(Spokesperson: Prof. Dr. Alexis Maizel, University of Heidelberg)
Processes in which sugar molecules are joined to proteins are known as glycosylation. They are one of the most important molecular changes that happen to proteins, and they occur after the translation of ribonucleic acid into an amino acid sequence. In humans, the majority of proteins are glycosylated, and a distinction is made between different types of glycosylation. The Research Unit "The Concert of Dolichol-based Glycosylation: From Molecules to Disease Models" aims to improve our understanding of glycosylation pathways at the molecular, cellular and systemic level and thus better understand the serious diseases known as congenital disorders of glycosylation (CDG).
(Spokesperson: Prof. Dr. Sabine Strahl, University of Heidelberg)
The metabolism of trace elements in the body is affected by diet, gender, age and general health. The effect of individual trace elements such as iron, iodine and zinc is well understood, but their interactions in different physiological and pathophysiological conditions have not been the subject of much research. The Research Unit "Interactions of Essential Trace Elements in Healthy and Diseased Elderly (TraceAge)" aims to determine the age-specific and gender-specific trace element fingerprints of older people through a range of investigations. It is hoped that the results will provide the basis for better healthcare and healthy ageing and as well as for future intervention studies.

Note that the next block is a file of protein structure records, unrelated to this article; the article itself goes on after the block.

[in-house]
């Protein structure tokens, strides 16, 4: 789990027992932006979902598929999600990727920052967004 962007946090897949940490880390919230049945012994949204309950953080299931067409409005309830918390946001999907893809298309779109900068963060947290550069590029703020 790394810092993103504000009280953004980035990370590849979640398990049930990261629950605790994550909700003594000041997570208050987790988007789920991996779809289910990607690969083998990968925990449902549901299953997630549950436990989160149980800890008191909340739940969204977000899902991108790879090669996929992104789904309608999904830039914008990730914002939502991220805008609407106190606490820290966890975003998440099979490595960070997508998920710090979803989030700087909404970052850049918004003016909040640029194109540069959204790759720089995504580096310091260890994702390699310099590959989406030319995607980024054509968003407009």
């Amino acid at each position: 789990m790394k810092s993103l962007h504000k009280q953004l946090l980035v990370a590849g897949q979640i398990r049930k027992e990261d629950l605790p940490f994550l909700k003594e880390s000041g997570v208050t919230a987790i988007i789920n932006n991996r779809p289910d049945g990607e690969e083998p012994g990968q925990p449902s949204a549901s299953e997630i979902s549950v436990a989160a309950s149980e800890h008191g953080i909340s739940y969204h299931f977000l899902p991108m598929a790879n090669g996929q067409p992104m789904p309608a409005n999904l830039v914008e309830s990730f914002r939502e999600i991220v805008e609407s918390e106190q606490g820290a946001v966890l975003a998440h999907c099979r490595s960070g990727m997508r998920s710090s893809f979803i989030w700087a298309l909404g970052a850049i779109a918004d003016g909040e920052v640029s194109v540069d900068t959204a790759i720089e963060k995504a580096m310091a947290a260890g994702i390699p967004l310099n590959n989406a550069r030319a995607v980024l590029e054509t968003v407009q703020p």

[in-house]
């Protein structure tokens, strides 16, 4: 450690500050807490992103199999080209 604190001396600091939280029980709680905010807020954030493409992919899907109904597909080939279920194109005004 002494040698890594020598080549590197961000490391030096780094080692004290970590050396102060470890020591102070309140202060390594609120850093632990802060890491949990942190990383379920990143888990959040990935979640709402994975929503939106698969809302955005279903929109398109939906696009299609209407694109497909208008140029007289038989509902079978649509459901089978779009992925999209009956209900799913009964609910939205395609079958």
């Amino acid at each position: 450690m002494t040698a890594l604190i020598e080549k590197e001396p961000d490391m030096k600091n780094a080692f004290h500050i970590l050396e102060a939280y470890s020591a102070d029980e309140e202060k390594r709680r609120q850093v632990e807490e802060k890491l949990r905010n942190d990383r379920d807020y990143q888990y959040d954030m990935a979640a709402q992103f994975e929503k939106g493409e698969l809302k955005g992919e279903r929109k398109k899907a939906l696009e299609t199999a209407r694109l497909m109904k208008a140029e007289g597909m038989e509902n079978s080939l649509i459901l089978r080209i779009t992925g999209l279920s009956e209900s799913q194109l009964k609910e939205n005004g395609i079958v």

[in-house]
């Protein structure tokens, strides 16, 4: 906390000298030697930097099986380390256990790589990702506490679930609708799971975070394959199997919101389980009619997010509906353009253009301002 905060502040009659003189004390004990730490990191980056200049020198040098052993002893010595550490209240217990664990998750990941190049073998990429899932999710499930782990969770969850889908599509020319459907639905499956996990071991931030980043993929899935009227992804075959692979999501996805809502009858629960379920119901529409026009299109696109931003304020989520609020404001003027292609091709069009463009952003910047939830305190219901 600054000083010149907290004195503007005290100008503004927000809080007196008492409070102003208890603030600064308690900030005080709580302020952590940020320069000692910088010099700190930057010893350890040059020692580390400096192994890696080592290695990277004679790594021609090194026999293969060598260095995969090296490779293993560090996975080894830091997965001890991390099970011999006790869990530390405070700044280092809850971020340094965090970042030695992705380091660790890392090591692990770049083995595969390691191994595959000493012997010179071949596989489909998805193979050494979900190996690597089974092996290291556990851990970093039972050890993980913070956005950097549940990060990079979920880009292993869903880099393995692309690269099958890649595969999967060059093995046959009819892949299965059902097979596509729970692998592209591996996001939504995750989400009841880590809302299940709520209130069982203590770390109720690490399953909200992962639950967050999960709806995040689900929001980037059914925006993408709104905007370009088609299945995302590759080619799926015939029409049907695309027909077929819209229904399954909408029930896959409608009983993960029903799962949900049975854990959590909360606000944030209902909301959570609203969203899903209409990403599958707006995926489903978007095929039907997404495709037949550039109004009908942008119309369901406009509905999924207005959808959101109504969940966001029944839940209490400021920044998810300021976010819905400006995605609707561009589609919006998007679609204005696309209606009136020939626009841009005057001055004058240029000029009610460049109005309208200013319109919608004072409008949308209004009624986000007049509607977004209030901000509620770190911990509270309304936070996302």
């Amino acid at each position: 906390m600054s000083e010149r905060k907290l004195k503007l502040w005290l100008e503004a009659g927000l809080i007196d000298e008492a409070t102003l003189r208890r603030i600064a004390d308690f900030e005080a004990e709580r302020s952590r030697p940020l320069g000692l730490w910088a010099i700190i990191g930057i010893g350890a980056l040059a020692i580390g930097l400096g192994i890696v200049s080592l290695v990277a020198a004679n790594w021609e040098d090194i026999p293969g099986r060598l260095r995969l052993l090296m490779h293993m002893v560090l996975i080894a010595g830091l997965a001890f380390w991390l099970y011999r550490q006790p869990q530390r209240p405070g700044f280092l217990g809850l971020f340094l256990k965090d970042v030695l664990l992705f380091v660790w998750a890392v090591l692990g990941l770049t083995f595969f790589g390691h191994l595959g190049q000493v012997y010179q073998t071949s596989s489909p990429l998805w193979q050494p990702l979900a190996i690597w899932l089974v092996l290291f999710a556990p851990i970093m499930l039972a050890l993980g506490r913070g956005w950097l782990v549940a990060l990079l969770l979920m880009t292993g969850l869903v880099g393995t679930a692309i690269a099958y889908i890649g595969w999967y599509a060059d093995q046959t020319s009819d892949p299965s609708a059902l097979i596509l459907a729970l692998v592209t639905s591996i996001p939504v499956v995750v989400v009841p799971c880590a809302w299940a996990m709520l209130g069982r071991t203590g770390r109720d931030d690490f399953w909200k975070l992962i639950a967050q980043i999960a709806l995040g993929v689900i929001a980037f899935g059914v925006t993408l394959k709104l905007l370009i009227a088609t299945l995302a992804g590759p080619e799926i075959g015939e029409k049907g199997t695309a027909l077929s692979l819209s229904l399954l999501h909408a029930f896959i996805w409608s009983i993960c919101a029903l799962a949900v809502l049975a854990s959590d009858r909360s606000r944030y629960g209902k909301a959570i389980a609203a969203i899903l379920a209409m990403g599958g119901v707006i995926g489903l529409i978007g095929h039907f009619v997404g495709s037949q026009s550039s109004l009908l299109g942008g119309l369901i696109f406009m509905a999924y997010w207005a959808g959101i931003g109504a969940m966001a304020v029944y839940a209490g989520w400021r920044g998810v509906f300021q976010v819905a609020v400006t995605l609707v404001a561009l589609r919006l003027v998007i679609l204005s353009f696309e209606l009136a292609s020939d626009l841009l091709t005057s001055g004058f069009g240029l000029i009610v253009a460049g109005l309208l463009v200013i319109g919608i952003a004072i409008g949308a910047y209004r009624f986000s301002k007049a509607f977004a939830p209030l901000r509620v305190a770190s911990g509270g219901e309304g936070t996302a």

(Spokesperson: Prof. Dr. Tanja Schwerdtle, University of Potsdam)
Following the collapse of the Soviet Union, the literary field of Russian-language authors was enlarged by literature written in Russian in other countries. In addition, Russian lyric poets in particular have forged numerous links with foreign literatures through social media. The Humanities Centre for Advanced Studies "Russian Lyric Poetry in Transition: Poetic Forms to Address Boundaries of Genre, Language, Culture and Society between Europe, Asia and America" will study Russian lyric poetry from the beginning of perestroika (1985) to the present day. The focus will be on the transitions mentioned in the title, which are conceived as the boundaries of genres, languages, cultures and societies. The broad concept of lyric poetry will also allow the Humanities Centre for Advanced Studies to engage in theoretical considerations of new forms of performance, internet literature, pop culture and pop music.
(Spokesperson: Prof. Dr. Henrieke Stahl, University of Trier)
In a globalised world, the density of state, suprastate and private institutions with partly similar areas of action is continually increasing. Individual institutions operate at different levels and their responsibilities often overlap, which can lead to conflict. The Research Unit "Overlapping Spheres of Authority and Interface Conflicts in the Global Order", funded jointly with the Swiss National Science Foundation (SNF), aims to identify such conflicts and explore them in more depth.
(Spokesperson: Prof. Dr. Michael Zürn, Berlin Social Science Center (WZB)
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Further information will be provided by the spokespersons of the established units.
For information on DFG Research Units and Humanities Centres for Advanced Studies, visit: